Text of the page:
Lexapro should only be used under the guidance of a doctor or other healthcare professional. It is important to follow the doctor’s instructions carefully when taking Lexapro. It is usually prescribed in a low dose and may be increased as needed. It is also important to note that Lexapro may take several weeks to start working, so it should be taken regularly for the best results.

Are There any Risks or Side Effects of Taking Lexapro?

Like all medications, Lexapro can have side effects. Common side effects include nausea, headache, insomnia, and dry mouth. Rarely, Lexapro can cause more serious side effects such as an increased risk of suicidal thoughts or behaviors. It is important to talk to a doctor about any side effects that occur while taking Lexapro.

Summary

Lexapro is an antidepressant that can be used to help with opiate withdrawal. It works by increasing serotonin levels in the brain, which can help to reduce anxiety and cravings. Lexapro should only be used under the guidance of a doctor and the dose may need to be adjusted to achieve the desired results. As with all medications, there are some risks and side effects associated with taking Lexapro.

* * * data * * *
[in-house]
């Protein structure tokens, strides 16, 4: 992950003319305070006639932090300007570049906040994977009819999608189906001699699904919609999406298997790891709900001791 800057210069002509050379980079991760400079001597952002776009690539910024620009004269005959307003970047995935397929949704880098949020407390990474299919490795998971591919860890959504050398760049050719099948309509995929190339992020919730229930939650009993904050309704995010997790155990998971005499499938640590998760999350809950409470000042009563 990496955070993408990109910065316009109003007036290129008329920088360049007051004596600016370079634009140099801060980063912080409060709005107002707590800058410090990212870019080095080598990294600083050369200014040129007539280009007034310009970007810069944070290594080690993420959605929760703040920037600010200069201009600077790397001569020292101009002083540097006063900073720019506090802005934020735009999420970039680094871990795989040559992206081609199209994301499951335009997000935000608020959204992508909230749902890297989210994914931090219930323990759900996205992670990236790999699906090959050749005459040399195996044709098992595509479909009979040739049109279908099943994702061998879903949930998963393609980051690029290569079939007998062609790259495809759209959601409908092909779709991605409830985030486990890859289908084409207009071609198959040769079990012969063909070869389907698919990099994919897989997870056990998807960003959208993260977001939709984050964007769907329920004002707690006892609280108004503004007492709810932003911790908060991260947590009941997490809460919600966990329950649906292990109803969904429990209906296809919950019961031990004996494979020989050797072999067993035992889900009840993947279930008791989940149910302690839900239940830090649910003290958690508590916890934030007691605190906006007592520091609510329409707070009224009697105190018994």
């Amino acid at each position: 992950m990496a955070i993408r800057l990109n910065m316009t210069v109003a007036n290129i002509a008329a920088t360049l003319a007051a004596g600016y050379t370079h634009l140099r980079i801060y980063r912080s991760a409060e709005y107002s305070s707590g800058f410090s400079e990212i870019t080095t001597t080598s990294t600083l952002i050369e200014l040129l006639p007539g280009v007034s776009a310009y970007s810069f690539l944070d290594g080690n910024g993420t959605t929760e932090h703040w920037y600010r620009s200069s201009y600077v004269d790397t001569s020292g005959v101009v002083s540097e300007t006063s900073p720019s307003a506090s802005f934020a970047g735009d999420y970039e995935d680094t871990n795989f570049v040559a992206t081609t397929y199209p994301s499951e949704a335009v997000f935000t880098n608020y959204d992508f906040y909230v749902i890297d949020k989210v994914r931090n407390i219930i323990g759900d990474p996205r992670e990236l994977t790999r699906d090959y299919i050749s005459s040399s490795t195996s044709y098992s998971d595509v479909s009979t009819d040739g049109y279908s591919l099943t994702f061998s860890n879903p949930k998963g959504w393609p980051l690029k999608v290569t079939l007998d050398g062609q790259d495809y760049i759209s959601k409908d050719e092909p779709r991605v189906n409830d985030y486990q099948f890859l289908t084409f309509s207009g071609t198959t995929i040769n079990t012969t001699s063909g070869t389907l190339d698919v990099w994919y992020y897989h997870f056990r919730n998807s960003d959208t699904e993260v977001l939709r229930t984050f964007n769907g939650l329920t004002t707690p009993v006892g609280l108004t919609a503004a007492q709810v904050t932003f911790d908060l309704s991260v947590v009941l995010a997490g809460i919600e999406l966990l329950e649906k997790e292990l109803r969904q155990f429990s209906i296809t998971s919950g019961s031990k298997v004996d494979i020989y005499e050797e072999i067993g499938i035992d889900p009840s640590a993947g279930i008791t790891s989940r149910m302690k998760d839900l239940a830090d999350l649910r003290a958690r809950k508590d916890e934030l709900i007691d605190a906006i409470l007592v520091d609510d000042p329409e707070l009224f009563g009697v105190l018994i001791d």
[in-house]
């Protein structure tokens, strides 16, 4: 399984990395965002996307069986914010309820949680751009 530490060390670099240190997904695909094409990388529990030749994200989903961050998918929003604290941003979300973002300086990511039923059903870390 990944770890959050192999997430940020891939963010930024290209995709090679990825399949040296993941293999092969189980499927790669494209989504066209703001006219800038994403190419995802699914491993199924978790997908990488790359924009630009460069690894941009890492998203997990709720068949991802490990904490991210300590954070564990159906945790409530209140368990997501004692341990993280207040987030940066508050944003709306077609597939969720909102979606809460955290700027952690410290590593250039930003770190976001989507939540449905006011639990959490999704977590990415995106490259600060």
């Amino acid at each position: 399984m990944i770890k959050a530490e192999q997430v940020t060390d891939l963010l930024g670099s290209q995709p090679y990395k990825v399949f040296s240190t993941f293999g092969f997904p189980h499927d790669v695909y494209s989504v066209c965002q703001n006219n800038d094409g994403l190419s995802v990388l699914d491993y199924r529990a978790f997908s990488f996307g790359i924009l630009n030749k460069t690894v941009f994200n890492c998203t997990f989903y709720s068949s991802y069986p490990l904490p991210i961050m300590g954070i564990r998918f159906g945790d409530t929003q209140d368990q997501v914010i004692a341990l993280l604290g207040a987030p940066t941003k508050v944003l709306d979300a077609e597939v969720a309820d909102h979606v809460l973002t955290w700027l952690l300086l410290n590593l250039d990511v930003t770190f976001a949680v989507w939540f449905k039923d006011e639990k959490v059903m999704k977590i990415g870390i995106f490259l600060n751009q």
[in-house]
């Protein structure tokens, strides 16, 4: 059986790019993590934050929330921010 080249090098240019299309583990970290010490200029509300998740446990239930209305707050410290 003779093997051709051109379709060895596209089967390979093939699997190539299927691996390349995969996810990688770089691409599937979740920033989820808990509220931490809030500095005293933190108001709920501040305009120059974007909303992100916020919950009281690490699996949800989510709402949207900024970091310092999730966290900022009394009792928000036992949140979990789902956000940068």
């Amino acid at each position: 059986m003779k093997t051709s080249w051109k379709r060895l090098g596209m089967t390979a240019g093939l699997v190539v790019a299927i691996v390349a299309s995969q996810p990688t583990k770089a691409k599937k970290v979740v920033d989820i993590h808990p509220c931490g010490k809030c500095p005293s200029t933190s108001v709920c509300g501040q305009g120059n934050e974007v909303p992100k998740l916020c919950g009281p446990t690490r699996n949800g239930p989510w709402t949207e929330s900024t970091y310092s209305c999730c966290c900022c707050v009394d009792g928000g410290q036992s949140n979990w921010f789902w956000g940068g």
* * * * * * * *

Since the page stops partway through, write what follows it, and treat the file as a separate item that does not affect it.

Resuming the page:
Few Frequently Asked Questions

1. What is Lexapro?

Answer: Lexapro (escitalopram) is an antidepressant in a class of drugs known as selective serotonin reuptake inhibitors (SSRIs). It works by increasing levels of serotonin in the brain, which helps to improve mood and reduce anxiety. It is commonly prescribed to treat depression and anxiety, but it can also be used to treat other mental health conditions.

2. Does Lexapro Help With Opiate Withdrawal?

Answer: Yes, Lexapro may help with opiate withdrawal symptoms. Studies have shown that Lexapro can reduce the severity of withdrawal symptoms, such as anxiety, agitation, and insomnia. It can also help to reduce cravings associated with opiate use. However, it is important to note that Lexapro should not be used as a substitute for professional medical treatment for opiate withdrawal.

3. What Are the Side Effects of Taking Lexapro for Opiate Withdrawal?

Answer: Common side effects of taking Lexapro for opiate withdrawal include nausea, diarrhea, dry mouth, headache, dizziness, and insomnia. In some cases, it may also cause increased anxiety or agitation. Additionally, Lexapro may interact with other medications, so it is important to discuss any potential interactions with your doctor.